The Unveiling of Uninvited: Why One Should Unfollow Lysa TerKeurst
Recently, I picked up our church bulletin to find a Lysa TerKeurst leaflet announcing a Ladies Bible Study-- Uninvited. Upon looking at the leaflet my questions were: "Is this a study one should attend? Why, or why not?" Then, it was on to read, and to research each part of Uninvited: its author, its release celebration, its quote promotion, its Bible content, its Bible versions, its words and whispers, its references, its study guide, its publisher, and its declaration which led me to write this review: "The Unveiling of Uninvited: Why One Should Unfollow Lysa TerKeurst."
The Book: Uninvited: Living Loved When You Feel Less Than, Left Out, and Lonely (Thomas Nelson, 2016)
Its Author: Lysa TerKeurst, President of Proverbs 31 Ministries
Lysa, a mom of five children, has been married for nearly twenty-five years. In June, however, she announced, via her ministry blog, that she was divorcing her husband. TerKeurst, a member of Elevation Church, in Charlotte, NC. endorses and supports its controversial pastor Steven Furtick. Greatly admired for her charm, and her charisma many women eagerly follow her every word. And the question must be asked again, "Should they?"
Its Elevation Celebration:
On August 9, 2016 hundreds of ladies were jammed into Elevation Church" for a "Release Day Celebration" of Lysa's latest book: Uninvited: Living Loved When You Feel Less Than, Left Out, and Lonely. Lights flashed as a young Elevation Worship singer cavorted about singing: "Grace Like a Wave." After an introduction by an assistant, a spotlight was turned on the podium where in--rock-star fashion--TerKeurst was introduced.
Lysa then read from her book, gave a scripture study, and spoke "A Declaration" over the adoring crowd. In the end, while Lysa was gracious, and charismatic, the hoopla and hype made her seem guru-like, and her book seem sacred.
Roger Oakland, in The Good Shepherd Calls, talks about such books, and their authors when he writes, "The Bible has been set aside, and people are reading and studying books by human beings who have ideas and motives that often contradict the Scripture. Large Christian publishing companies in order to be financially successful, are looking for sure sellers from authors who are able to tickle the ears of their readers." (p.206)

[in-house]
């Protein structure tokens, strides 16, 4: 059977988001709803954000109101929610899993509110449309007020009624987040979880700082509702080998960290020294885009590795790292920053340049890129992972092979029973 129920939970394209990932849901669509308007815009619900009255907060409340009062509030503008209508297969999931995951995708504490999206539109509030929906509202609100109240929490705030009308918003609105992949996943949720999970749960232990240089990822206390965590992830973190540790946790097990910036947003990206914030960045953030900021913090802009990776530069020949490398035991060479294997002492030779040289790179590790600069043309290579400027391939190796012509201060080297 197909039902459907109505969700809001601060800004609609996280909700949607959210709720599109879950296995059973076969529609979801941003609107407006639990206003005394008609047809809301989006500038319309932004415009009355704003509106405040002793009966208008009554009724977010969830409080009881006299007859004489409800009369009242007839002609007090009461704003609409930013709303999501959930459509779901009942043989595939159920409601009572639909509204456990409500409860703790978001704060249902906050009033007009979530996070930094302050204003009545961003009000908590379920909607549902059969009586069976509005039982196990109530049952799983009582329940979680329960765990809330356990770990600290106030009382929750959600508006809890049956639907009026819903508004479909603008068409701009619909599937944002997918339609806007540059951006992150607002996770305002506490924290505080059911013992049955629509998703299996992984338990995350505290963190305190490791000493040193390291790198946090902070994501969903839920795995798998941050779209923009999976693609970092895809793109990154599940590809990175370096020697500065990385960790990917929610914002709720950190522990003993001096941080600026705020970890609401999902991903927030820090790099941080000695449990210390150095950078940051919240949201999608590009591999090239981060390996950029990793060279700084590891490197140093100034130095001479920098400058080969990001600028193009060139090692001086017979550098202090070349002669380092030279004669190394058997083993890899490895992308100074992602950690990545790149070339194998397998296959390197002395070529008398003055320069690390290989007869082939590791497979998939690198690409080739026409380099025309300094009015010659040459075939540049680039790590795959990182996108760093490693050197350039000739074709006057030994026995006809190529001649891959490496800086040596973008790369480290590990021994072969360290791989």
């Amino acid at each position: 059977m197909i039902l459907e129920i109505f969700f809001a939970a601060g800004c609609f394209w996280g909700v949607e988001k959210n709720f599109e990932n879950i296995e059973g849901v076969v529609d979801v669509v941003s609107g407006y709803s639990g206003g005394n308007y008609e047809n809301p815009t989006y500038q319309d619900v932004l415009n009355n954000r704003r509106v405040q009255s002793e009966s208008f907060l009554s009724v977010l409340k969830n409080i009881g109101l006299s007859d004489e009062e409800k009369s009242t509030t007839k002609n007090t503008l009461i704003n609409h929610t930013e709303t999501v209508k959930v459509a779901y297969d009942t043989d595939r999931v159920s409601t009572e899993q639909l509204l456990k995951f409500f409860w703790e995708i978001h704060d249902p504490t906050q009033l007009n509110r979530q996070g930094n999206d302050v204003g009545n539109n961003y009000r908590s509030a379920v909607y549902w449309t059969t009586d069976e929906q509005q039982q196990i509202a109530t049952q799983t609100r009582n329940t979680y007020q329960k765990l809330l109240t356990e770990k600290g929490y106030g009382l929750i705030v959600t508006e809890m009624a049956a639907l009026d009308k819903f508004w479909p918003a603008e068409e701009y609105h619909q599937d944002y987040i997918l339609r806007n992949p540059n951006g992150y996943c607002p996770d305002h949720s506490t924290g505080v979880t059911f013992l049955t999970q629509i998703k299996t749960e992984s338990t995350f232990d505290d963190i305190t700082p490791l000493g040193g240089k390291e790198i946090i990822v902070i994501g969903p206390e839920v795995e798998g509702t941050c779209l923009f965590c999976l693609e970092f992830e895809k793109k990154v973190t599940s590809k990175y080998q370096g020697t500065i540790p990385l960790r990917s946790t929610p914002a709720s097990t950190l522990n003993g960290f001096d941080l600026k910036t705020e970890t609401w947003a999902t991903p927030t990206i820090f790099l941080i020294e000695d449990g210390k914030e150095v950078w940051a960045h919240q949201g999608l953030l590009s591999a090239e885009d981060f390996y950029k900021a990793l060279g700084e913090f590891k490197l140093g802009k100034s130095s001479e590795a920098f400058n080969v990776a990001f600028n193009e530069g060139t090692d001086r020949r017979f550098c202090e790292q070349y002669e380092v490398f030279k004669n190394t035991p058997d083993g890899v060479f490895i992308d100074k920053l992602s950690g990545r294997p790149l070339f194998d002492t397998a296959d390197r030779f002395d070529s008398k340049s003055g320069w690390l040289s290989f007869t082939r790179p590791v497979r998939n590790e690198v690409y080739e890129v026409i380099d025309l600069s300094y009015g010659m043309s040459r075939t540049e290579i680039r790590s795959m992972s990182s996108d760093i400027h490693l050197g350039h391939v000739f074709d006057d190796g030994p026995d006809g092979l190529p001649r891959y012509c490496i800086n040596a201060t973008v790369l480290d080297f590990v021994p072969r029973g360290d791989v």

Its Quote Promotion:
Uninvited has sixteen chapters, the declaration, a bonus chapter, appendices, and notes. In it are seventy-seven personal quotes: eighteen full page, and fifty-nine smaller ones. All are repeated three times each: within the text, in larger script, and in an appendix: "Things I Don't Want You to Forget!"
Now, verses, from The Message, The Voice, and other Bible versions are written in tinier script. At the end they are grouped under "Scriptures," but never are they especially highlighted as are her personal slogans.
Of these tweetable quotables Lysa says, "Sometimes a phrase lands in your soul with such a dead weight it leaves the deepest impression. I collect these phrases like other people collect stamps and Beanie Babies. I fill unlined pages of notebooks with ... these phrases. These words that move me are treasures. (p.6) But, Psalm 119:162, says this: "I rejoice at thy word, as one that fineth great spoil (treasure)."
A reviewer of The Best Yes (another Lysa book) noted her absorption with her own slogans. She wrote, "These slogans are ... repeated in large ... lettering, interrupting the text through out the book. ... there is a section at the end of the book contains all of these .... No, she does not ... suggest you tweet these lines, but they are lying there ... practically begging like a puppy in the window."
Good Reads also catalogs TerKeurst's many quotes--all 780+ of them. There one may sign on as "her follower," and find quotes listed in categories to use.
In summary, Lysa's adulation of her "treasured phrases" is troublesome, for it often seems to make them comparable to scripture. But however clever, and however quotable these slogans are Psalm 139:17 reminds us: "How precious are thy thoughts unto me, O God! how great is the sum of them!"
Its Bible Stories:
Certainly, the book has scripture in it, but a Bible study it is not for it skips about from book to book, and verse to verse in random order that invariably centers on Lysa's issues. And while expounding on specific Bible passages, she often embellishes these stories adding to the text.
In II Samuel 16, e.g., where Jessie tells Samuel David was out in the sheepfold, Lysa says, " ... I think* this one of the lamest excuses .... If David's father had any regard for his ... son at all, he could have found someone else to ... tend the sheep. I suspect* that behind that statement were ... thoughts like: Well, yes. I have one more son--the youngest ... But he doesn't look like a king, ... doesn't smell like a king. So I didn't invite him. Uninvited by his own father. Can you imagine* how David felt ... red-hot rejection. David's father inflicted a mark on his heart that read, 'You don't belong.'" Lysa adds, "I can't find any where Jesse ever tended to his son's heart." (p.97) How Lysa has twisted this story to fit her rejection agenda.
* My emphasis.
Its "Bible" Versions:
Lysa prominently features The Message in chapter four while endorsing its author Eugene Peterson. Lysa says, "I really appreciate Eugene's Peterson's take* on Galatians 5:22-25 ...." (pp.50-51) And again, in chapter nine Lysa quotes from The Voice, as well as The Message once more naming Peterson. (p.110)
* My emphasis.
Information on The Message "Bible": A Breach of Truth from: http://www.lighthousetrailsresearch.com/blog/?p=16449